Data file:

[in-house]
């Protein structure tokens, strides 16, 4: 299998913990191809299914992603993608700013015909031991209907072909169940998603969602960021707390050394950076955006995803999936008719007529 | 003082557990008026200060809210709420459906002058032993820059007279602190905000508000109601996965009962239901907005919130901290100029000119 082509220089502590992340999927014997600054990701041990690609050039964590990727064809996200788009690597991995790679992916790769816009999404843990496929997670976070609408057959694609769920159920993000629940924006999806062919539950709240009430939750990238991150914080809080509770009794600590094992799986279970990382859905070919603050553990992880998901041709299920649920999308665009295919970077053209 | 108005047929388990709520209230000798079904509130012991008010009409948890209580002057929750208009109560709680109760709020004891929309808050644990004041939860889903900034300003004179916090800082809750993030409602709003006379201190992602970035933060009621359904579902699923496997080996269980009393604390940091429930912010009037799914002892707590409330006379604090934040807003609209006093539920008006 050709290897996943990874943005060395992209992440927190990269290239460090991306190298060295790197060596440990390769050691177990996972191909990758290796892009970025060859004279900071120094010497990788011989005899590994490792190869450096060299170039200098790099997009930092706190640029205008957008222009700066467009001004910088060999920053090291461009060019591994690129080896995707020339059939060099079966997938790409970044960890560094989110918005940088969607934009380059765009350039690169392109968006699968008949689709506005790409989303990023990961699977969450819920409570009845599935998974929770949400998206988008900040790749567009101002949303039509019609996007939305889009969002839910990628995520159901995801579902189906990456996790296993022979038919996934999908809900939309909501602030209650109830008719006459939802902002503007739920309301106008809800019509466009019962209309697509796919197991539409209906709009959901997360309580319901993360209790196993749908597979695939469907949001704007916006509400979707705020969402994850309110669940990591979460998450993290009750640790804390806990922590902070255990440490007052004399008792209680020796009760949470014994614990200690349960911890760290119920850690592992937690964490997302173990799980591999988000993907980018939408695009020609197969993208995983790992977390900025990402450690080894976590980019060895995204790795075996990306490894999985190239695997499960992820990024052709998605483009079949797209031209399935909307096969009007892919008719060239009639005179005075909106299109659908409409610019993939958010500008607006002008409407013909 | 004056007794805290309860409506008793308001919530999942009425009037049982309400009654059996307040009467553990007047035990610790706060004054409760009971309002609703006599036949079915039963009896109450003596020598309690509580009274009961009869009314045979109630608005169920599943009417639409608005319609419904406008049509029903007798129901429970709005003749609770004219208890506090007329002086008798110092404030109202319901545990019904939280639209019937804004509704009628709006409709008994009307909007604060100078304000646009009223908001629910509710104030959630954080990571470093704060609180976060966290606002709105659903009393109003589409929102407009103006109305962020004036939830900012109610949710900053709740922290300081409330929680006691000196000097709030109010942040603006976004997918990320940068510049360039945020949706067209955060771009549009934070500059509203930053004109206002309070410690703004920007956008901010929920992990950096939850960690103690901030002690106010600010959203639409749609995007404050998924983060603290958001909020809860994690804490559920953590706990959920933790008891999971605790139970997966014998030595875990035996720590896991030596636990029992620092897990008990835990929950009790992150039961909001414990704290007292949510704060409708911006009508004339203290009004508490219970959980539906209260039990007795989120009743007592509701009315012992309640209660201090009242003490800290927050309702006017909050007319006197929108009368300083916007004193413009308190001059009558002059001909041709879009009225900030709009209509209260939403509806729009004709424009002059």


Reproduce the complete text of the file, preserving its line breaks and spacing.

[in-house]
């Protein structure tokens, strides 16, 4: 299998913990191809299914992603993608700013015909031991209907072909169940998603969602960021707390050394950076955006995803999936008719007529 | 003082557990008026200060809210709420459906002058032993820059007279602190905000508000109601996965009962239901907005919130901290100029000119 082509220089502590992340999927014997600054990701041990690609050039964590990727064809996200788009690597991995790679992916790769816009999404843990496929997670976070609408057959694609769920159920993000629940924006999806062919539950709240009430939750990238991150914080809080509770009794600590094992799986279970990382859905070919603050553990992880998901041709299920649920999308665009295919970077053209 | 108005047929388990709520209230000798079904509130012991008010009409948890209580002057929750208009109560709680109760709020004891929309808050644990004041939860889903900034300003004179916090800082809750993030409602709003006379201190992602970035933060009621359904579902699923496997080996269980009393604390940091429930912010009037799914002892707590409330006379604090934040807003609209006093539920008006 050709290897996943990874943005060395992209992440927190990269290239460090991306190298060295790197060596440990390769050691177990996972191909990758290796892009970025060859004279900071120094010497990788011989005899590994490792190869450096060299170039200098790099997009930092706190640029205008957008222009700066467009001004910088060999920053090291461009060019591994690129080896995707020339059939060099079966997938790409970044960890560094989110918005940088969607934009380059765009350039690169392109968006699968008949689709506005790409989303990023990961699977969450819920409570009845599935998974929770949400998206988008900040790749567009101002949303039509019609996007939305889009969002839910990628995520159901995801579902189906990456996790296993022979038919996934999908809900939309909501602030209650109830008719006459939802902002503007739920309301106008809800019509466009019962209309697509796919197991539409209906709009959901997360309580319901993360209790196993749908597979695939469907949001704007916006509400979707705020969402994850309110669940990591979460998450993290009750640790804390806990922590902070255990440490007052004399008792209680020796009760949470014994614990200690349960911890760290119920850690592992937690964490997302173990799980591999988000993907980018939408695009020609197969993208995983790992977390900025990402450690080894976590980019060895995204790795075996990306490894999985190239695997499960992820990024052709998605483009079949797209031209399935909307096969009007892919008719060239009639005179005075909106299109659908409409610019993939958010500008607006002008409407013909 | 004056007794805290309860409506008793308001919530999942009425009037049982309400009654059996307040009467553990007047035990610790706060004054409760009971309002609703006599036949079915039963009896109450003596020598309690509580009274009961009869009314045979109630608005169920599943009417639409608005319609419904406008049509029903007798129901429970709005003749609770004219208890506090007329002086008798110092404030109202319901545990019904939280639209019937804004509704009628709006409709008994009307909007604060100078304000646009009223908001629910509710104030959630954080990571470093704060609180976060966290606002709105659903009393109003589409929102407009103006109305962020004036939830900012109610949710900053709740922290300081409330929680006691000196000097709030109010942040603006976004997918990320940068510049360039945020949706067209955060771009549009934070500059509203930053004109206002309070410690703004920007956008901010929920992990950096939850960690103690901030002690106010600010959203639409749609995007404050998924983060603290958001909020809860994690804490559920953590706990959920933790008891999971605790139970997966014998030595875990035996720590896991030596636990029992620092897990008990835990929950009790992150039961909001414990704290007292949510704060409708911006009508004339203290009004508490219970959980539906209260039990007795989120009743007592509701009315012992309640209660201090009242003490800290927050309702006017909050007319006197929108009368300083916007004193413009308190001059009558002059001909041709879009009225900030709009209509209260939403509806729009004709424009002059």